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Auktion: Auction 11.10.2002
wurde versteigert am: 11. Oktober 2002
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POUND, Ezra. A Draft of XXX Cantos . Paris: Hours Press, 1930.

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Schätzpreis: 20.000 $ - 30.000 $
Zuschlagspreis:  23.900 $
Los-Nr. 259, Aufrufe: 36

POUND, Ezra. A Draft of XXX Cantos . Paris: Hours Press, 1930. 8 o. Initials designed by Dorothy Shakespear Pound. Original red-orange morocco, gilt-lettered on front cover and spine (a few small scuffs, spine lightly sunned, generally fine). FIRST EDITION, DELUXE ISSUE, ONE OF ONLY 10 COPIES SIGNED BY POUND, printed on Texas Mountain Paper and specially bound, this copy number 10. The entire edition was 212 copies, comprising the present issue of 10 copies; 2 on vellum; and 200 on Canson-Mongolfier Soleil velin M.R.V. paper. A Draft of XXX Cantos incorporates Pound's two previous sections, and adds three further Cantos to make "a closed loop within the Renaissance, with modern extrapolations" (Hugh Kenner, The Pound Era , Berkeley, 1971, p.423). The book was published by Nancy Cunard, who had purchased William Bird's printing press from the Three Mountains Press. This edition, under Cunard's Hours Press imprint, was the last installment of the Cantos issued by private press; hereafter the Cantos were published, in both the U.K. and the U.S., by trade publishers. Pound was not overly desirous to find a wide readership. "Ford Madox Ford tried to interest British and American publishers, but Ezra gave him small encouragement, and when Archibald MacLeish recommended the book [ XXX Cantos ] to Farrar & Rinehart of New York Ezra snarled at him for his pains..." Despite MacLeish's continued efforts, Pound "remained ungrateful, only letting Farrar publish A Draft of XXX Cantos in 1933 because by then he wanted a big readership for the next section of the Cantos, which propagated Social Credit [ Eleven New Cantos , 1934]" (Carpenter, A Serious Character , p.476). With the publication of this summarizing volume, critics, and Pound's literary contemporaries, debated over whether there was any structure to Pound's ambitious work. In response, Pound variously explained a structure founded on that of a fugue, or an alphabetical scheme which represents emotions or archetypal events. But the "truth," if there is one, was revealed by Pound in a candid moment to James T. Farrell in 1932: "the first 2/7ths" of the poem had been filled with "ANY bloody thing to xcite curiosity" (quoted in Carpenter, p.478). Hugh Kenner finds structure in what he describes as the "subject-rhyme" ( The Pound Era , p.423). Whatever one's perspective, Pound's influence in these first thirty Cantos was immense, leading Hemingway to write: "Any poet... who can honestly say that he has not been influenced by or learned greatly from the work of Ezra Pound deserves to be pitied rather than rebuked. It is as if a prose writer... should not have learned from or been influenced by James Joyce." Or as Cyril Connolly remarks, noting his preferance for these earlier Cantos: "One enters them like a sunlit church with a service going on in a dark corner and suddenly the music pierces: 'There is a wine-red glow in the shallows A tin flash in the sun-dazzle...'" (Connolly, The Modern Movement 66). William Carlos Williams perhaps captured it best when he wrote: "It is in the minutiae--in the minute organization of the words and their relationships in a composition that the seriousness and value of a work of writing exist-- not in the sentiments, ideas, schemes portrayed... [ The Cantos are] not by any means a synthesis, but a shot through all material--a true and somewhat old-fashioned analysis of the world" ("A Draft of XXX Cantos by Ezra Pound," in Selected Essays , NY, 1954, pp.107-110). Gallup A31b. A FINE COPY OF THIS VERY SCARCE ISSUE.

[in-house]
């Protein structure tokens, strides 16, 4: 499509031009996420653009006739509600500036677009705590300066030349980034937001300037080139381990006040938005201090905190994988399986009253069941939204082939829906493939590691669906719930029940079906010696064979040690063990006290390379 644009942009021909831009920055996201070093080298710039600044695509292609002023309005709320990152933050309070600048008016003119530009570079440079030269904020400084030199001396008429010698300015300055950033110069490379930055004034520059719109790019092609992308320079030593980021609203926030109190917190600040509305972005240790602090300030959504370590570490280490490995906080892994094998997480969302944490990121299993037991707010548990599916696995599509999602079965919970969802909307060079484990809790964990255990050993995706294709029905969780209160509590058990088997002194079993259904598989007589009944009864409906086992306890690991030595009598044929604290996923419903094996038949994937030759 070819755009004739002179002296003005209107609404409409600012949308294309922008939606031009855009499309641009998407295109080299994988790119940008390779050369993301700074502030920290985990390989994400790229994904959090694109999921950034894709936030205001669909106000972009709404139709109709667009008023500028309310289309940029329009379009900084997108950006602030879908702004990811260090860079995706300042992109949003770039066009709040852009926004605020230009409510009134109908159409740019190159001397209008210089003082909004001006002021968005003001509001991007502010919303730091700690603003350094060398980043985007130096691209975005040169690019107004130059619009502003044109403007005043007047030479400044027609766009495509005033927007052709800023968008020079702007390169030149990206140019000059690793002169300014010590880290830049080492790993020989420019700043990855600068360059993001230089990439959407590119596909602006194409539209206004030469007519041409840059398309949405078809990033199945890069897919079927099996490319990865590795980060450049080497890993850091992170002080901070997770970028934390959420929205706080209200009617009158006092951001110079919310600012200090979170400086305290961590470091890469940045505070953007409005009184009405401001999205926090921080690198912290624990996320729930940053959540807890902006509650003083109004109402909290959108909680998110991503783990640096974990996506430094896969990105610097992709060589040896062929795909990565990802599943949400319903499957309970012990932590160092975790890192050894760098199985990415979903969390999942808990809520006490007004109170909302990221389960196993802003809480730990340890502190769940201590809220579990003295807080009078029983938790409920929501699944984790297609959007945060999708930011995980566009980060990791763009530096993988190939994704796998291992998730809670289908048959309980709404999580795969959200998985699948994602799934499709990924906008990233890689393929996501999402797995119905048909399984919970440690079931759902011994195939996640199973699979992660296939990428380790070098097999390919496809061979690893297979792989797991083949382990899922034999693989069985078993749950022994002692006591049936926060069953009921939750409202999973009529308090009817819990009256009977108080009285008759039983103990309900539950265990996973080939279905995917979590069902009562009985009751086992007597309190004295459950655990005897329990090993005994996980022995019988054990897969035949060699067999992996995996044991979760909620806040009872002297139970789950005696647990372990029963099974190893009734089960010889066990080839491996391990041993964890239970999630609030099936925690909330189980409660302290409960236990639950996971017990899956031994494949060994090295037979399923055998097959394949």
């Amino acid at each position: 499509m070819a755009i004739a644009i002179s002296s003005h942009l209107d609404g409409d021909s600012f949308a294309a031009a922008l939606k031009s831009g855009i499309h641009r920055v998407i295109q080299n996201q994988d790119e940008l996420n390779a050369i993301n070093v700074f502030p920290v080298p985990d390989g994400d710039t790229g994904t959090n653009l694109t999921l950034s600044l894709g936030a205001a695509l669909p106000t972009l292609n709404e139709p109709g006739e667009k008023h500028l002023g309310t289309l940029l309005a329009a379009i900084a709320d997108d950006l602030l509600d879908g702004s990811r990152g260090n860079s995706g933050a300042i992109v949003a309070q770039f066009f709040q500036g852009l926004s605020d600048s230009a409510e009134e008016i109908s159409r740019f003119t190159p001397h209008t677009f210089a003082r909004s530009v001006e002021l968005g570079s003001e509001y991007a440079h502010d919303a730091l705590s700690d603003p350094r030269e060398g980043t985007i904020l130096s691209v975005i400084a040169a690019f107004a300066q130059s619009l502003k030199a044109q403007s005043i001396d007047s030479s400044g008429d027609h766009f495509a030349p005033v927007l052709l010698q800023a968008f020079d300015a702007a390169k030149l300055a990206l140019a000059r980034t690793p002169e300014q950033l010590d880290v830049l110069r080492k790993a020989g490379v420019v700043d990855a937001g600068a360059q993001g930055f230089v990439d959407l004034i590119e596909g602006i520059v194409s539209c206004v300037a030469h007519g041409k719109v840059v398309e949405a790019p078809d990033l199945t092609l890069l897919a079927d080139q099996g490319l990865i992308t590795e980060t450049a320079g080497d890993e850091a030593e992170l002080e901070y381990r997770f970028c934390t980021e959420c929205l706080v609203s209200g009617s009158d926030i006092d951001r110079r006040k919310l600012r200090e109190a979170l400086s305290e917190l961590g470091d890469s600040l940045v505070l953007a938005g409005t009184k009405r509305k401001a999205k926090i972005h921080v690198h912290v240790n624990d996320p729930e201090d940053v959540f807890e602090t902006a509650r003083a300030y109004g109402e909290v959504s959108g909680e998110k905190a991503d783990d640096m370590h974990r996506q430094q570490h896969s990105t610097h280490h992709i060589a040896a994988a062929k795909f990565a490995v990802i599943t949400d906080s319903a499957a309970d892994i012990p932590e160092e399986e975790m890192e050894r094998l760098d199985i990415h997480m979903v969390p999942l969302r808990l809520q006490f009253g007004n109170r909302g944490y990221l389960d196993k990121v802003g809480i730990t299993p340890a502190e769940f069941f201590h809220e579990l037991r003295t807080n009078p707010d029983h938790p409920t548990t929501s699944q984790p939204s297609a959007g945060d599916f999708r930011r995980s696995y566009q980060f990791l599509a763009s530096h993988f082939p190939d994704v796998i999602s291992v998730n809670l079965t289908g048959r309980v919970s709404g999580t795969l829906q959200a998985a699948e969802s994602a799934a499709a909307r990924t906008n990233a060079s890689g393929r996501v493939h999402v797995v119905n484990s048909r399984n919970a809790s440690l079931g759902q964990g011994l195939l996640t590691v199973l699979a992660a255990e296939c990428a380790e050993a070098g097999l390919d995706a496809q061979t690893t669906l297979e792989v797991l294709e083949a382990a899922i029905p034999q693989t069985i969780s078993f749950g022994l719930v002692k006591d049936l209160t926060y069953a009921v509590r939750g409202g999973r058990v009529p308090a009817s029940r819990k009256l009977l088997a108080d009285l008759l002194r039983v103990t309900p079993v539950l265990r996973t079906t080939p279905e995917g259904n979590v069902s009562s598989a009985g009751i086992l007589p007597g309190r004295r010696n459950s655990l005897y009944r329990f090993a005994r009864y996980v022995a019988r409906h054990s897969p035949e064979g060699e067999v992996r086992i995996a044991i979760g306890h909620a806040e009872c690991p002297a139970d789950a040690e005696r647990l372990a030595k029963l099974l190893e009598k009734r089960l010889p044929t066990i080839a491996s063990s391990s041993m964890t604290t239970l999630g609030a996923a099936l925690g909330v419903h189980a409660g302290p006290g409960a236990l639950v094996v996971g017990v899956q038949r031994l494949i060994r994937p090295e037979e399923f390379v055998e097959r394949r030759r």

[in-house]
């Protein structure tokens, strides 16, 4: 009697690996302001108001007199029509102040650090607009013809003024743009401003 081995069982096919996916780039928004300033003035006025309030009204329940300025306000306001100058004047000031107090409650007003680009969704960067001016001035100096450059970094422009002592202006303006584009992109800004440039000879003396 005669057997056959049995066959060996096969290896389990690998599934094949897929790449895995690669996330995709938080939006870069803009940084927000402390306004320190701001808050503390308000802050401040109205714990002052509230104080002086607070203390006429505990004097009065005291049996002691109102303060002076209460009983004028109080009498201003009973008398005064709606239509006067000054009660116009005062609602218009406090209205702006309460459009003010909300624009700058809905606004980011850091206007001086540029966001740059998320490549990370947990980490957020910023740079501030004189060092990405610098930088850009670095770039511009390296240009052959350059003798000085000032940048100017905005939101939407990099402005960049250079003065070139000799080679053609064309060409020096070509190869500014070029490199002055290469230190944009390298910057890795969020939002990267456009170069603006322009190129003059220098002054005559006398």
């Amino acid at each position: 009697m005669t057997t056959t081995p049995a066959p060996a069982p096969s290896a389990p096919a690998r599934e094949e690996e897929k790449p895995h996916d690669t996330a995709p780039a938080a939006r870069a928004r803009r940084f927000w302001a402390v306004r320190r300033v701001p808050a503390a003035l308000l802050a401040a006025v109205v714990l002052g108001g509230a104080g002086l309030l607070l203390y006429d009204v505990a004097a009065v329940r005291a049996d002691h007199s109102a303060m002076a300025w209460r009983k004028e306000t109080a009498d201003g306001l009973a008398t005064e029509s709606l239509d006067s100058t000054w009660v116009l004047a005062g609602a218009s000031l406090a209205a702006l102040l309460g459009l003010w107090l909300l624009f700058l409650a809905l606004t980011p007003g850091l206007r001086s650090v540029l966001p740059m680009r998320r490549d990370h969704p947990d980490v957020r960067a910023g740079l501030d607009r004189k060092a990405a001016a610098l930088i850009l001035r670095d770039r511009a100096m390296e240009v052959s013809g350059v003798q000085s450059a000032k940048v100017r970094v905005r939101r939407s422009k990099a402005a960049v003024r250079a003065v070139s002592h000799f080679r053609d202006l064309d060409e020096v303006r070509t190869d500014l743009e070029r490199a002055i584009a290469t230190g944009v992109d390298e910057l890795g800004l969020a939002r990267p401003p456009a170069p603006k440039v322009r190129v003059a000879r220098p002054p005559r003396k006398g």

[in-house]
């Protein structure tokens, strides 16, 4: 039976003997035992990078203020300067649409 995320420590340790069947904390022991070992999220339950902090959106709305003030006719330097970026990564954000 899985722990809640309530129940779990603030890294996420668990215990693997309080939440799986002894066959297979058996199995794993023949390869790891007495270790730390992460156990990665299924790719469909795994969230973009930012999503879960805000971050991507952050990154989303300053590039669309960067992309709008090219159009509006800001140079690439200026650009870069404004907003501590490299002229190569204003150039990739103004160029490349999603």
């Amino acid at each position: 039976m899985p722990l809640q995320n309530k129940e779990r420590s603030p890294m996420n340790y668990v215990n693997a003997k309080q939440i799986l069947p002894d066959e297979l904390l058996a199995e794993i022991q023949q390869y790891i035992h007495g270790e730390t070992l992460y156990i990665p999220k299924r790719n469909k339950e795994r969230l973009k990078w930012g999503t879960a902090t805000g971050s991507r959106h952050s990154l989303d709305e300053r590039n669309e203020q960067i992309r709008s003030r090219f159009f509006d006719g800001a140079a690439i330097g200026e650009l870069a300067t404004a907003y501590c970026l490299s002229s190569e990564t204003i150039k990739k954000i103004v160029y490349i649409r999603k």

Informationen zur Auktion
Auktionshaus: Christie's
Titel: Auction 11.10.2002
Auktionsdatum: 11.10.2002
Adresse: Christie's
New York, Rockefeller Center